Cities To Visit In Greenland
Greenland is a Danish territory, with Denmark having granted its home rule in 1979. Since a majority of the population is Inuit, the culture of Greenland is mainly dominated by Inuit beliefs and practices. However, the rest of the populace includes the descendants of Norse colonists and is associated with the Lutheran Church. Therefore, it is a mix of traditional Inuit and Scandinavian cultures.
17,000 people are settled in the capital city of Nuuk. Subsequently, icebergs and glaciers make for the highlight of this country and contribute to its ethereal beauty. The inhabitants of Greenland are the various immigrated people who possess unparalleled abilities that help them survive unusual temperatures. There are quite a number of cities to visit in Greenland that will make your vacation in this country worthwhile.
Ilulissat (meaning Icebergs)
A magical town located approximately 200 km (120 miles) north of the Arctic Circle. The most visited place in Greenland is home to Ilulissat Icefjord, a UNESCO World Heritage Site. Tour by air, sailboat and on foot -- all three if you can afford to. Stay in an igloo at Hotel Arctic overlooking the Icefijord and Disko Bay.
Site of Greenland's largest commercial airport, the entire city is built around the runway. The only reason to visit is to see Ice Cap Point 660 along the Arctic Circle. Drive through the moraine landscape and walk directly on the vast ice sheets that make up the Greenland Ice Cap.
Nuuk is the capital and largest city in Greenland. Admire traditional Danish homes as well as modern housing projects. The city offers museums, malls, restaurants and cultural centers where visitors can learn about Greenland's ancient civilizations dating as far as 2200 BC.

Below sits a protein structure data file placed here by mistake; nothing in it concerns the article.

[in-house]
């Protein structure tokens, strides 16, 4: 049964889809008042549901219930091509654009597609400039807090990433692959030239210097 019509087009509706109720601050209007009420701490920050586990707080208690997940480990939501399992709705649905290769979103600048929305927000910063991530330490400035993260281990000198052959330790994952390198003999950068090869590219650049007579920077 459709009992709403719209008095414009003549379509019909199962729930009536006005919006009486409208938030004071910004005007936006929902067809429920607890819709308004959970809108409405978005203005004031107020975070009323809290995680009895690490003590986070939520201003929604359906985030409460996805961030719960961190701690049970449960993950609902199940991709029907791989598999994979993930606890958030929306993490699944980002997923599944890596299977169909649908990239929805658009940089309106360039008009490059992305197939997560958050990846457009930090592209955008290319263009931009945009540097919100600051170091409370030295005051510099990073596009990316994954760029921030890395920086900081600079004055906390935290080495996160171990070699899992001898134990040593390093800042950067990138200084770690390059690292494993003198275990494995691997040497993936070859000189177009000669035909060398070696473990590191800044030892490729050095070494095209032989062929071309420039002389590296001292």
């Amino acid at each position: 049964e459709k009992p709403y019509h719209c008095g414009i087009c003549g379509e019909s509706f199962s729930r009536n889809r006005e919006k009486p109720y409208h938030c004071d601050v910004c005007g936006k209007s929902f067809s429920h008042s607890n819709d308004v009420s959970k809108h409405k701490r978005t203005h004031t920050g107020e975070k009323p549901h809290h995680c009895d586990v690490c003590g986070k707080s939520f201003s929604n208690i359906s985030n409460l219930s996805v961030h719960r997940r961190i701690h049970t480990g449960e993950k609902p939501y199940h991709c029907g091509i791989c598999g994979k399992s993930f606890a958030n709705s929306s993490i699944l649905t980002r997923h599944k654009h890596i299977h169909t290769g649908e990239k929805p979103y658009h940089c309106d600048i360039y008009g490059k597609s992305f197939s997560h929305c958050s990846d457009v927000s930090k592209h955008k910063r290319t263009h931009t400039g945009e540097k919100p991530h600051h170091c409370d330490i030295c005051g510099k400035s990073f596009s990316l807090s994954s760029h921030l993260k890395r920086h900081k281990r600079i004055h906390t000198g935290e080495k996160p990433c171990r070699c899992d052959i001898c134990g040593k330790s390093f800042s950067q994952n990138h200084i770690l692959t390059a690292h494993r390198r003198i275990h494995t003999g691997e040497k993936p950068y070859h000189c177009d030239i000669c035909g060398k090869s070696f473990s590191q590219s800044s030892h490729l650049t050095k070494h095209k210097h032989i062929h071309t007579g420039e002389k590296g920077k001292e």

This is the place to see blue ice glaciers; a phenomenon caused from compressed snow and increased size of air crystals. The best way to soak in the Narsarsuaq Glacier, or the Dead Glacier, because it doesn't produce any icebergs is by hike.
The area around the settlement is home to many sheep farms that were inhabited by Norsemen. The only reason to come here is to relax at the Ipiutaq Guest Farm, a working farm with a two-bedroom guesthouse and French-Greenlandic cuisine. Picturesque valleys, vast pastures, and glaciers surround it, and there is nearby fishing and hiking.
Another sleepy little town in south Greenland where photographers can have a field trip. With a backdrop of mountains, colorful homes and beautiful shore of Tunulliarfik Fjord, there is no reason to stay indoors.
The capital of South Greenland can be identified as the Portofino of the Arctic. A dramatic approach from water captures the bay lined with shrimp boats and homes spread across the hilly slopes. The destination is known for kayaking, guided hiking, whale watching, cross-country skiing, and boating.
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